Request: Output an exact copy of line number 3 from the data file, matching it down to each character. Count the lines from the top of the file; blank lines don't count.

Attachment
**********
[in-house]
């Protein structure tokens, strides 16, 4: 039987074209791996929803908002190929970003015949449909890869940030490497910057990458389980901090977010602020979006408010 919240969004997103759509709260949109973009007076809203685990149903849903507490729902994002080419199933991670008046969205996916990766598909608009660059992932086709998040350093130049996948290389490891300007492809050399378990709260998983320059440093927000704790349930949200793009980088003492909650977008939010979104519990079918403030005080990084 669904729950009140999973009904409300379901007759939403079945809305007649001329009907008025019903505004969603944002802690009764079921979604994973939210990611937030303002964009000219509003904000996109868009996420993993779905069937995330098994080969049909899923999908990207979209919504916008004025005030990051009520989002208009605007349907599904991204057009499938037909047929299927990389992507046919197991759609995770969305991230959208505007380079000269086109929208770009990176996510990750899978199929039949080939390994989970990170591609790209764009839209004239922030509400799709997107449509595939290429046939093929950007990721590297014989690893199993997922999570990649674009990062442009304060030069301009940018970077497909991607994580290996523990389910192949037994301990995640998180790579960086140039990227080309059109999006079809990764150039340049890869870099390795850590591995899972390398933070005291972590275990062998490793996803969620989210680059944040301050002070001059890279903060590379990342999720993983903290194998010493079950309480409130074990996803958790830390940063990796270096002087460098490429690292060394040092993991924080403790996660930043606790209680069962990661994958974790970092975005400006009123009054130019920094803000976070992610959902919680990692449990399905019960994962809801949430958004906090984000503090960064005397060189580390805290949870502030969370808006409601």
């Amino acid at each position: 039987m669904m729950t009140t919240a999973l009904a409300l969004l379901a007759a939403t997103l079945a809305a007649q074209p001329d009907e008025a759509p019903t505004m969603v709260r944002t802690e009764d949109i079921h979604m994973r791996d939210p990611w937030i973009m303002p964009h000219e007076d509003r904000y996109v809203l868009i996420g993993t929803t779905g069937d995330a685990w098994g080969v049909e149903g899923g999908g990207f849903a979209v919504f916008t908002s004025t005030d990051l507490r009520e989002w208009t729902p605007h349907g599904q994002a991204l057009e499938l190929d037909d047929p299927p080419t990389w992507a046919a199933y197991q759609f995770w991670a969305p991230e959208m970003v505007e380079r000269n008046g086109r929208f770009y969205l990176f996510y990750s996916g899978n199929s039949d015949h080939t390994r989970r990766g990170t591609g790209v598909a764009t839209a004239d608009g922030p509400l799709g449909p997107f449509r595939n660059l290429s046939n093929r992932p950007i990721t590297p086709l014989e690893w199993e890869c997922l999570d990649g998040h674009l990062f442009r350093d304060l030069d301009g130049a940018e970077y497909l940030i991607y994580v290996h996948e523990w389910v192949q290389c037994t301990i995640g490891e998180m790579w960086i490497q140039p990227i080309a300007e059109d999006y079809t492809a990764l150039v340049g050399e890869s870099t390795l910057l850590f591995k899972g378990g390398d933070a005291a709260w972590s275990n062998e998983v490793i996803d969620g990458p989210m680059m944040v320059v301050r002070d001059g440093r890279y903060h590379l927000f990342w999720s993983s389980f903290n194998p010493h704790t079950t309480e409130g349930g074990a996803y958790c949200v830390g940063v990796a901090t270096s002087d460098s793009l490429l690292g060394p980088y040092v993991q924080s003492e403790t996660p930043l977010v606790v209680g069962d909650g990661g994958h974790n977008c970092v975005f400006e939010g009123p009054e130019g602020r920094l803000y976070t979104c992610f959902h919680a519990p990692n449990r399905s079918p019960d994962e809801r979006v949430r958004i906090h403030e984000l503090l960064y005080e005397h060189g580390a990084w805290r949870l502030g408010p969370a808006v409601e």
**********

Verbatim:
């Amino acid at each position: 039987m669904m729950t009140t919240a999973l009904a409300l969004l379901a007759a939403t997103l079945a809305a007649q074209p001329d009907e008025a759509p019903t505004m969603v709260r944002t802690e009764d949109i079921h979604m994973r791996d939210p990611w937030i973009m303002p964009h000219e007076d509003r904000y996109v809203l868009i996420g993993t929803t779905g069937d995330a685990w098994g080969v049909e149903g899923g999908g990207f849903a979209v919504f916008t908002s004025t005030d990051l507490r009520e989002w208009t729902p605007h349907g599904q994002a991204l057009e499938l190929d037909d047929p299927p080419t990389w992507a046919a199933y197991q759609f995770w991670a969305p991230e959208m970003v505007e380079r000269n008046g086109r929208f770009y969205l990176f996510y990750s996916g899978n199929s039949d015949h080939t390994r989970r990766g990170t591609g790209v598909a764009t839209a004239d608009g922030p509400l799709g449909p997107f449509r595939n660059l290429s046939n093929r992932p950007i990721t590297p086709l014989e690893w199993e890869c997922l999570d990649g998040h674009l990062f442009r350093d304060l030069d301009g130049a940018e970077y497909l940030i991607y994580v290996h996948e523990w389910v192949q290389c037994t301990i995640g490891e998180m790579w960086i490497q140039p990227i080309a300007e059109d999006y079809t492809a990764l150039v340049g050399e890869s870099t390795l910057l850590f591995k899972g378990g390398d933070a005291a709260w972590s275990n062998e998983v490793i996803d969620g990458p989210m680059m944040v320059v301050r002070d001059g440093r890279y903060h590379l927000f990342w999720s993983s389980f903290n194998p010493h704790t079950t309480e409130g349930g074990a996803y958790c949200v830390g940063v990796a901090t270096s002087d460098s793009l490429l690292g060394p980088y040092v993991q924080s003492e403790t996660p930043l977010v606790v209680g069962d909650g990661g994958h974790n977008c970092v975005f400006e939010g009123p009054e130019g602020r920094l803000y976070t979104c992610f959902h919680a519990p990692n449990r399905s079918p019960d994962e809801r979006v949430r958004i906090h403030e984000l503090l960064y005080e005397h060189g580390a990084w805290r949870l502030g408010p969370a808006v409601e």